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Intel also enjoyed a 14.2-point advantage over AMD in Presales Support, and a 17.7-point margin in Training Support. Dallman attributes those two wins to the company's unwavering commitment to the channel during the economic downturn of 2008 and 2009. "During that time, we didn't stop doing our training, we didn't stop launching products, and we continued to hold face-to-face events," Dallman said.
The lone criteria in which AMD beat Intel was Return On Investment, where it had a 0.8-point edge.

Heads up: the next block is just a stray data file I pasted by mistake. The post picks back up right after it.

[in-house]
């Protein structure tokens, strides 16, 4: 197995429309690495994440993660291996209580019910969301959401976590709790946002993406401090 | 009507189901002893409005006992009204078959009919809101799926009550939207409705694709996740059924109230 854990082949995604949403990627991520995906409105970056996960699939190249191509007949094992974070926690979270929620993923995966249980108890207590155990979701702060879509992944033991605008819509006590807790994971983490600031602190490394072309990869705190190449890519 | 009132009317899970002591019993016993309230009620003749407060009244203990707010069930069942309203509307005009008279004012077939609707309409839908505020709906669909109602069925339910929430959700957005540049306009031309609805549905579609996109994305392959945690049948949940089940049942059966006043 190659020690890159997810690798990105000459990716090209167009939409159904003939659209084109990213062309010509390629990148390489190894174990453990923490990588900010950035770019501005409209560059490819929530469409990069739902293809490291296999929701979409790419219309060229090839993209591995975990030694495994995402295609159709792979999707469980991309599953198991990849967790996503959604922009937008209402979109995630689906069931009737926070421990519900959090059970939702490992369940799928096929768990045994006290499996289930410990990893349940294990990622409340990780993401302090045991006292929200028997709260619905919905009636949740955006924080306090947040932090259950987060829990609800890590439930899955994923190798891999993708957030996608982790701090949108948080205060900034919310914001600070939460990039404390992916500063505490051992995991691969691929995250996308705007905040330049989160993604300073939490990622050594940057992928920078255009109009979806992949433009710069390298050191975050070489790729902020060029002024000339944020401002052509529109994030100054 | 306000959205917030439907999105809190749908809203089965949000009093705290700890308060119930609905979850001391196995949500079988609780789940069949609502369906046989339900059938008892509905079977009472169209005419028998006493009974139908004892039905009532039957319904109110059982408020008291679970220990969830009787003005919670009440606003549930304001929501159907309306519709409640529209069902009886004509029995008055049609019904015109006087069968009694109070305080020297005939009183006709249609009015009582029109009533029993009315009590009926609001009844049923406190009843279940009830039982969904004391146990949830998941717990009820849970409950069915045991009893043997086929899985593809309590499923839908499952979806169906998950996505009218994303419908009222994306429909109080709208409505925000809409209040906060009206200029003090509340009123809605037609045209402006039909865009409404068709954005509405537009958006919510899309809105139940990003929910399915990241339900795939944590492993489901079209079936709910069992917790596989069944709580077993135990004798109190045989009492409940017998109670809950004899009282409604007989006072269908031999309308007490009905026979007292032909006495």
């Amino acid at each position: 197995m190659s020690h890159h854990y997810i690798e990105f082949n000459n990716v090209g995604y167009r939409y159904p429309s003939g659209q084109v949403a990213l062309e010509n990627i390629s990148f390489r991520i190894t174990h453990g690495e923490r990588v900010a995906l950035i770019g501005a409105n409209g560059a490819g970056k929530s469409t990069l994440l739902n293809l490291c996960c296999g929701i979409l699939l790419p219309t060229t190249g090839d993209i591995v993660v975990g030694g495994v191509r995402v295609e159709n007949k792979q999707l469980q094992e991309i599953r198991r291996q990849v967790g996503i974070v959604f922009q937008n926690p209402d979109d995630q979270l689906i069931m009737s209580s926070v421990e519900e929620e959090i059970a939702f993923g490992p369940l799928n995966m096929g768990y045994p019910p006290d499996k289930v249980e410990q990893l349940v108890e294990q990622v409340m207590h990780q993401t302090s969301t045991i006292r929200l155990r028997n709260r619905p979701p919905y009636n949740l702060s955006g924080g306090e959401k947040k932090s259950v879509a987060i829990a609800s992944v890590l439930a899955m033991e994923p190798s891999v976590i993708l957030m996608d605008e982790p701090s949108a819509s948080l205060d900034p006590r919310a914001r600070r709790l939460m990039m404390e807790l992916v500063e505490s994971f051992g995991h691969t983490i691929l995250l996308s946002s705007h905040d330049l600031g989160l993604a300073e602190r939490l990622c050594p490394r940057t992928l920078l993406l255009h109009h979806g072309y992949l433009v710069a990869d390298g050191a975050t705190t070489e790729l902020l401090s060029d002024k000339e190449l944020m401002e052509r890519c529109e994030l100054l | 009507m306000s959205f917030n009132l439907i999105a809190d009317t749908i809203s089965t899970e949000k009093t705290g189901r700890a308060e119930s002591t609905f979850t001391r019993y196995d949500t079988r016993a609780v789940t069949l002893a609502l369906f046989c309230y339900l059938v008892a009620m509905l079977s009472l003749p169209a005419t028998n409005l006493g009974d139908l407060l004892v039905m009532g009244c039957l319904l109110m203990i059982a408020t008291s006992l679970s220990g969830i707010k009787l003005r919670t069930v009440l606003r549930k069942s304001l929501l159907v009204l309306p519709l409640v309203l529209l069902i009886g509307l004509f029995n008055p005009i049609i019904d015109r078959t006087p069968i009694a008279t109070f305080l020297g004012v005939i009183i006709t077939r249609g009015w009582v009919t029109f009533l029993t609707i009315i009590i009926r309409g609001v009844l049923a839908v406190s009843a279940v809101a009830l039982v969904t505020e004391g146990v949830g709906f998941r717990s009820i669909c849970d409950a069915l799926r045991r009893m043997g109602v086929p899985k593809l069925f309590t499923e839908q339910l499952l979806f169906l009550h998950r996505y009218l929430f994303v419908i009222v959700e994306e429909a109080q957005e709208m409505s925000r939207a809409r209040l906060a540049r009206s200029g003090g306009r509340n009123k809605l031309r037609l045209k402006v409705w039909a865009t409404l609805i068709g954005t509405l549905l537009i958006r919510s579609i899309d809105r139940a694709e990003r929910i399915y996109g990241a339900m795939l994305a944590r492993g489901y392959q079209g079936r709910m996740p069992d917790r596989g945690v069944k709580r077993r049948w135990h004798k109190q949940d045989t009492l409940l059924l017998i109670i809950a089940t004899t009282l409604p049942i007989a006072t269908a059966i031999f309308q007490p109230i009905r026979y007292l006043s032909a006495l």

Intel, which unveiled its next-generation 32-nanometer Core architecture in September and plans to roll out its 22-nanometer "Ivy Bridge" processor in the second half of 2011, expects to hold its advantage.
"Next year is going to be a very exciting year," Dallman said.